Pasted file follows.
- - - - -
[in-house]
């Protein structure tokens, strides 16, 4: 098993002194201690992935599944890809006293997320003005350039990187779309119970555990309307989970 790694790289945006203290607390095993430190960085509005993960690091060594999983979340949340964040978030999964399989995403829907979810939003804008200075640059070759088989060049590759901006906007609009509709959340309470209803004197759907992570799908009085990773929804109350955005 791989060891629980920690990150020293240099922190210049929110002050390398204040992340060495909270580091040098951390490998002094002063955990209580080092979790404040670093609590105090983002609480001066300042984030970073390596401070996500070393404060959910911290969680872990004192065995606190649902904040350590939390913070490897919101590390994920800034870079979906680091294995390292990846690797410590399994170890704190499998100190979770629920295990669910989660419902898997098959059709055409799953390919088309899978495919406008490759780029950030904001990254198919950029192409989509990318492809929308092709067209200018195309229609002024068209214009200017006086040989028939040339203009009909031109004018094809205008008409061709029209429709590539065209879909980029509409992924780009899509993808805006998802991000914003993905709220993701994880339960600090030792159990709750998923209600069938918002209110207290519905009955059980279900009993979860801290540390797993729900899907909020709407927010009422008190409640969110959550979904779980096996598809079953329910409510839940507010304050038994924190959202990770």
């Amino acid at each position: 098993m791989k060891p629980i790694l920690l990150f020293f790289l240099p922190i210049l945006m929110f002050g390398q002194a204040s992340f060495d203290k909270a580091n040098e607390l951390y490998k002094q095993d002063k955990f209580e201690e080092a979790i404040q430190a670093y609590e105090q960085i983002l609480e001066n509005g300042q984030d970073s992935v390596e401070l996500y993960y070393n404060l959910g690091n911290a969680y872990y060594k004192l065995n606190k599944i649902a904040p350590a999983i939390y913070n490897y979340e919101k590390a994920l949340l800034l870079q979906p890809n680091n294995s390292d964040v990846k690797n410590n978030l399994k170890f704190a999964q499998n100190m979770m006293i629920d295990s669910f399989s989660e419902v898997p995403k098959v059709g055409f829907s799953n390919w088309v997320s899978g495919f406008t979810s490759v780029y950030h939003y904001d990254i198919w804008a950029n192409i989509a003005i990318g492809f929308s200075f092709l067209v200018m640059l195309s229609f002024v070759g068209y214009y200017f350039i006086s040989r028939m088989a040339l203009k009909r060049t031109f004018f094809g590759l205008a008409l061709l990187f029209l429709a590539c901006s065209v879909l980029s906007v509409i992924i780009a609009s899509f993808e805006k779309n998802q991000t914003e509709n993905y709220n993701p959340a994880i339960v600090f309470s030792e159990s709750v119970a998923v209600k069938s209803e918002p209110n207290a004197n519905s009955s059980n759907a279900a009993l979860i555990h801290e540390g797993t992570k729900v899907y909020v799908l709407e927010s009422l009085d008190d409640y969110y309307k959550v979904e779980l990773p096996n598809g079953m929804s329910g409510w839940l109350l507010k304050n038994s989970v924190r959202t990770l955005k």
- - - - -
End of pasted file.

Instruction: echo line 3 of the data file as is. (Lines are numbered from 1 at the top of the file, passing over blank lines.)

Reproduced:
């Amino acid at each position: 098993m791989k060891p629980i790694l920690l990150f020293f790289l240099p922190i210049l945006m929110f002050g390398q002194a204040s992340f060495d203290k909270a580091n040098e607390l951390y490998k002094q095993d002063k955990f209580e201690e080092a979790i404040q430190a670093y609590e105090q960085i983002l609480e001066n509005g300042q984030d970073s992935v390596e401070l996500y993960y070393n404060l959910g690091n911290a969680y872990y060594k004192l065995n606190k599944i649902a904040p350590a999983i939390y913070n490897y979340e919101k590390a994920l949340l800034l870079q979906p890809n680091n294995s390292d964040v990846k690797n410590n978030l399994k170890f704190a999964q499998n100190m979770m006293i629920d295990s669910f399989s989660e419902v898997p995403k098959v059709g055409f829907s799953n390919w088309v997320s899978g495919f406008t979810s490759v780029y950030h939003y904001d990254i198919w804008a950029n192409i989509a003005i990318g492809f929308s200075f092709l067209v200018m640059l195309s229609f002024v070759g068209y214009y200017f350039i006086s040989r028939m088989a040339l203009k009909r060049t031109f004018f094809g590759l205008a008409l061709l990187f029209l429709a590539c901006s065209v879909l980029s906007v509409i992924i780009a609009s899509f993808e805006k779309n998802q991000t914003e509709n993905y709220n993701p959340a994880i339960v600090f309470s030792e159990s709750v119970a998923v209600k069938s209803e918002p209110n207290a004197n519905s009955s059980n759907a279900a009993l979860i555990h801290e540390g797993t992570k729900v899907y909020v799908l709407e927010s009422l009085d008190d409640y969110y309307k959550v979904e779980l990773p096996n598809g079953m929804s329910g409510w839940l109350l507010k304050n038994s989970v924190r959202t990770l955005k």